GSIS is often measured in the sheep fetus by a square-wave hyperglycemic clamp, but maximal β-cell responsiveness and effects of fetal number and sex difference have not been fully evaluated. We determined the dose-response curve for GSIS in fetal sheep (0.9 of gestation) by increasing plasma glucose from euglycemia in a stepwise fashion. The glucose- insulin response was best fit by curvilinear third-order polynomial equations for singletons (y = 0.018x3 - 0.26x2 + 1.2x - 0.64) and twins (y = -0.012x3 + 0.043x2 + 0.40x - 0.16). In singles, maximal insulin secretion was achieved at 3.4 ± 0.2 mmol/l glucose but began to plateau after 2.4 ± 0.2 mmol/l glucose (90% of maximum), whereas the maximum for twins was reached at 4.8 ± 0.4 mmol/l glucose. In twin (n = 18) and singleton (n = 49) fetuses, GSIS was determined with a square-wave hyperglycemic clamp >2.4 mmol/l glucose. Twins had a lower basal glucose concentration, and plasma insulin concentrations were 59 (P < 0.01) and 43% (P < 0.05) lower in twins than singletons during the euglycemic and hyperglycemic periods, respectively. The basal glucose/insulin ratio was approximately doubled in twins vs. singles (P < 0.001), indicating greater insulin sensitivity. In a separate cohort of fetuses, twins (n = 8) had lower body weight (P < 0.05) and β-cell mass (P < 0.01) than singleton fetuses (n = 7) as a result of smaller pancreata (P < 0.01) and a positive correlation (P < 0.05) between insulin immunopositive area and fetal weight (P < 0.05). No effects of sex difference on GSIS or β-cell mass were observed. These findings indicate that insulin secretion is less responsive to physiological glucose concentrations in twins, due in part to less β-cell mass.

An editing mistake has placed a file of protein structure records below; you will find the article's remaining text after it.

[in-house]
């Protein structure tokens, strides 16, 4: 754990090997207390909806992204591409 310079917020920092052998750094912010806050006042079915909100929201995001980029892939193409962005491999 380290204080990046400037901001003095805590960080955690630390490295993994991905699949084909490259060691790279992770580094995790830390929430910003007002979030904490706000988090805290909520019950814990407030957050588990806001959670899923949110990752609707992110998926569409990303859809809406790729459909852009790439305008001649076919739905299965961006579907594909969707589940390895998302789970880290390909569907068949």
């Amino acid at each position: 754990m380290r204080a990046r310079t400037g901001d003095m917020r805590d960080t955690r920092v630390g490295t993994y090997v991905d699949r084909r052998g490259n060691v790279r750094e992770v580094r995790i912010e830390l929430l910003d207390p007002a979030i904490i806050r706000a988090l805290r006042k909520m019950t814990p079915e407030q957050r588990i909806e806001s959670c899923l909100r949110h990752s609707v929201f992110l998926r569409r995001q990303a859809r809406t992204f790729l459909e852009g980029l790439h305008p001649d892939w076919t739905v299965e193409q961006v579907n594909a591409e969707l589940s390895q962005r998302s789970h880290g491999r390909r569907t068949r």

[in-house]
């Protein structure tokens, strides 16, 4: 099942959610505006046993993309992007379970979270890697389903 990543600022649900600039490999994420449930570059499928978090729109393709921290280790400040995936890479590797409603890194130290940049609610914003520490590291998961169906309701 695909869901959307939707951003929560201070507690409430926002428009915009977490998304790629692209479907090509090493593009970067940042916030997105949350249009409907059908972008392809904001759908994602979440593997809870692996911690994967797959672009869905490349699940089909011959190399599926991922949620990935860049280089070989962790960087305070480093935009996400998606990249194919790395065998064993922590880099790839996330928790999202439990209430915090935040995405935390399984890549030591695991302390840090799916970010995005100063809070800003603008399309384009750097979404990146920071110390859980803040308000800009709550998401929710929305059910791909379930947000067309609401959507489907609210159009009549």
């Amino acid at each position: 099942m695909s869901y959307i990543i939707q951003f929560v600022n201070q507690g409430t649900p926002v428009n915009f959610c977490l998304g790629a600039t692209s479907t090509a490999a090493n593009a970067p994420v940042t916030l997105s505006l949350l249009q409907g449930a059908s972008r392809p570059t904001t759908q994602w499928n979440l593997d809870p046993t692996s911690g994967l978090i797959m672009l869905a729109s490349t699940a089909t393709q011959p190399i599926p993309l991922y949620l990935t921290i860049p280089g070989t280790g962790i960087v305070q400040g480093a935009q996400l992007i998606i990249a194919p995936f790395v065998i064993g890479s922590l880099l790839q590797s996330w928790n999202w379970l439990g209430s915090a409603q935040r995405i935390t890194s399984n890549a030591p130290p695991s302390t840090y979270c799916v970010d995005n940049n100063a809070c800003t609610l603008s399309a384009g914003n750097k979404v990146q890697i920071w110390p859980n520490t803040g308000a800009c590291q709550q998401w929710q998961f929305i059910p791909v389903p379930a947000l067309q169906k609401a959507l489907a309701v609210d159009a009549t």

|Original language||English (US)|
|Journal||American Journal of Physiology - Endocrinology and Metabolism|
|State||Published - May 2011|
- Glucose-stimulated insulin secretion
ASJC Scopus subject areas
- Endocrinology, Diabetes and Metabolism
- Physiology (medical)